Nathan Leung, born with hydrocephalus and achondroplasia, underwent Bilateral Osteoplasty to lengthen the humerus bone in both arms on September 12th.
Nathan is only 13 years old and has also undergone limb lengthening surgery on both of his legs. The scars resulted from the external fixators that surgeons connected to his bones using rods, screws, and wires.
His external fixed devices stretched the ligaments, muscles, and bones in both of his arms.
Nathan also has a condition that can result in “hydrocephalus,” a buildup of cerebrospinal fluid in the ventricles (cavities) deep within the brain.
Nathan must perform four gradual lengthening procedures on his fixators daily for 6-9 months. Each screw turn separates the bone by 0.25 mm, adding to about 1 mm of daily lengthening.
Dry blood emerges from Nathan’s arms, where the fixator is inserted. Though it might seem painful to others, Nathan is a warrior and can fight off the pain.
Nathan’s treatment takes place at St. Mary’s Hospital in West Palm Beach. The checkup is to assess his recovery progress and receive the all-clear to return home to Atlanta.
Brandon is Nathan’s older brother. They have an unbreakable bond. Brandon accompanies Nathan to most of his medical appointments.
At 6:40 am, the family arrived at the Paley Institute. Because of Nathan’s distal femur fracture in his left leg, he couldn’t walk, so they wheeled him to his doctor’s appointment.
Nathan waits for his family’s assistance to exit the car.
Nathan and his family use the ADA parking accommodations, which enable them to be closer to the hospital doors. This assistance eases access to public spaces for Nathan and individuals facing similar challenges, particularly when longer distances pose difficulties for them.
Entering the hospital, Nathan, and his family hope for good news on his healing and an all-clear to return home to Atlanta.
The Paley Institute is a renowned global center specializing in treating complex orthopedic conditions, including dwarfism. As they walk through the institute, photos of highly specialized doctors are in its hallways.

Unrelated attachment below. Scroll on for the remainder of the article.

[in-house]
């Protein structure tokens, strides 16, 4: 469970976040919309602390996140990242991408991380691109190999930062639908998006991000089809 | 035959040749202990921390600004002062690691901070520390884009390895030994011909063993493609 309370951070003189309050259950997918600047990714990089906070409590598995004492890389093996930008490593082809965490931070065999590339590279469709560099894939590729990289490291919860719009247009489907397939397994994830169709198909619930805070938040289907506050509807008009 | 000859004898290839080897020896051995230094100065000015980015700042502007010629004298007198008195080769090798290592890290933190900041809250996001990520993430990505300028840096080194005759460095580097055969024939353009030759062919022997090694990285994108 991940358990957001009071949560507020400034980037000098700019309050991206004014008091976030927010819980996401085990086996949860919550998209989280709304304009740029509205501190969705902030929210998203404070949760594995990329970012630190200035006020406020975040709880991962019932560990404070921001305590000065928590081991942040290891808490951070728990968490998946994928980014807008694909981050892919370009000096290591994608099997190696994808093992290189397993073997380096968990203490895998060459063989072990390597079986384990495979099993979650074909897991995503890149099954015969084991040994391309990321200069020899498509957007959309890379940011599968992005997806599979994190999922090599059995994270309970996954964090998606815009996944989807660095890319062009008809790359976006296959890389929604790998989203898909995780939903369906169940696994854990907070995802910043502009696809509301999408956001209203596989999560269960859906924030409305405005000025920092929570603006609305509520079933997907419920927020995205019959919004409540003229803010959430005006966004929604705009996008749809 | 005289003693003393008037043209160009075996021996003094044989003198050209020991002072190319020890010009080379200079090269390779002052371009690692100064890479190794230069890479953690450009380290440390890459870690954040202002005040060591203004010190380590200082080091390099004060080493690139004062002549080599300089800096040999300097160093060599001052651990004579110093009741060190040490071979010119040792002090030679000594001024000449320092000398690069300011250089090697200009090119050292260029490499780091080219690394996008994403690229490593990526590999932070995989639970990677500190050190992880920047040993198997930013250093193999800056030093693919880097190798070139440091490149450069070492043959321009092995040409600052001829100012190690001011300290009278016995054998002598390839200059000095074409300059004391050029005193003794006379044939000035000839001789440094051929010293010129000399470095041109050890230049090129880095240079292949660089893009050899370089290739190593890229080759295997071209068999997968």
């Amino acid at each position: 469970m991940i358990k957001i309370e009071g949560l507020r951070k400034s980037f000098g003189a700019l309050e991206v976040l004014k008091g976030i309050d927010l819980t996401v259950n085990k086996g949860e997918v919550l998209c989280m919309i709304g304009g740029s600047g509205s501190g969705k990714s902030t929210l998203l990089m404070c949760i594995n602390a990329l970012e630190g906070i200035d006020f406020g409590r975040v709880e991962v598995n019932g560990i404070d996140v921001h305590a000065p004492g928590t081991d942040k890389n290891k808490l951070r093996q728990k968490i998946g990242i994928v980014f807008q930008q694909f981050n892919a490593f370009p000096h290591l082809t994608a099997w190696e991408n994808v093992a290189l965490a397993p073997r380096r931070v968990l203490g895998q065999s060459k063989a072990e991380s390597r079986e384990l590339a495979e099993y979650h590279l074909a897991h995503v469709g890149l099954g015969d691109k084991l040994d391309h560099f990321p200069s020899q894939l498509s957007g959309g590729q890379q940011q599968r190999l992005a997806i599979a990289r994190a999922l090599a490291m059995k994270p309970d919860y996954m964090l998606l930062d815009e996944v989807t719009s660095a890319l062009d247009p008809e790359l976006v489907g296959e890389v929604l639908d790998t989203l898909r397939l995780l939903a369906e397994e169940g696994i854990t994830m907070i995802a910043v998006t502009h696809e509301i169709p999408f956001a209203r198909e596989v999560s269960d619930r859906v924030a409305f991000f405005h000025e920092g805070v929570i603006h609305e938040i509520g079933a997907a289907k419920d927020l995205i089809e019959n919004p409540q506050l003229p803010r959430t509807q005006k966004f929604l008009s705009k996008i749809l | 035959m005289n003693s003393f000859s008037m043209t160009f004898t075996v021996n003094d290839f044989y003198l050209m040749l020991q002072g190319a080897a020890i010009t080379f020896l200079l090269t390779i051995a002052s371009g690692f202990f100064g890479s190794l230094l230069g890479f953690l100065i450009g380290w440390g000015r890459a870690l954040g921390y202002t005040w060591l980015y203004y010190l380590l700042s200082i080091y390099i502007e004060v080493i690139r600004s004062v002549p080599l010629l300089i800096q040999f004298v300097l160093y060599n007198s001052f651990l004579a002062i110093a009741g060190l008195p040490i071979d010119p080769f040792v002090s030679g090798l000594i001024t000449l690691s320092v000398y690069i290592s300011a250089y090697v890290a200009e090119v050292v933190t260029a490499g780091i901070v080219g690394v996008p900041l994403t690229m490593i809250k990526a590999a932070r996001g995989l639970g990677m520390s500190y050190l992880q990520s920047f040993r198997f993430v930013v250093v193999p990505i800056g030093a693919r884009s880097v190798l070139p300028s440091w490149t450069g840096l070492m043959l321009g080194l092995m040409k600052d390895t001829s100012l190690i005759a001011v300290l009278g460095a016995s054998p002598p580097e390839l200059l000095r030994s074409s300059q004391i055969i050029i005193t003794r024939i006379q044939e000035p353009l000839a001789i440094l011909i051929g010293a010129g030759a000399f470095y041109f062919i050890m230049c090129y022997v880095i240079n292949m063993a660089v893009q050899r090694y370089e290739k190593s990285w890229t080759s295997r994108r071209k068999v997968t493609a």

The doctor needs X-rays to capture Nathan’s arm fixators and assess the progression of his bones.
While Nathan lies on the X-ray table, the doctor can monitor the correct placement of the devices, assess bone progress, and identify any potential complications.
The X-ray technicians carefully position Nathan’s arms to capture his fixators. The new X-rays will show how the bone is regenerating.
Nathan’s mom gazes intensely at the X-ray picture, captivated by her son’s progress of the bones forming back together, and ensuring nothing is wrong with his healing process.
As a 13-year-old, you may not know everything about this complex surgery, but that wasn’t the case for Nathan. With this surgery, he said he “just wanted to be normal.”
The X–ray image displays Nathan’s arm with his fixator and his leg. The fixators, connected by wires and pins, act as scaffolding, supporting separated bones. They mechanically lengthen the limb by pulling the bone segments apart.
Dr. David Feldman, a pediatric orthopedic surgeon, subspecializing in children with scoliosis and severe limb and hip deformities, conducted Nathan’s surgery.
Under Dr. Feldman’s guidance and with Brandon’s assistance, Nathan turns the fixators, creating separation at the fracture site and promoting the gradual growth of new bone.
Dr. Feldman informs Nathan and his family about the two phases of the lengthening process: distraction and consolidation. Nathan is in the distraction phase, where the bone is gradually separated.
Dr. Feldman and his team discussed the second phase, consolidation, with Nathan’s family. They explain that his bones will be weak due to the hardening and calcification process. This is known as the consolidation phase.
It’s all smiles at the Paley Institute as Nathan and his family rejoice upon learning they can return home to Atlanta.
Nathan and his family happily laugh, confident in his healing progress and the effective working of the fixators in the initial phase (distraction). Ready to return home, they are filled with joy.
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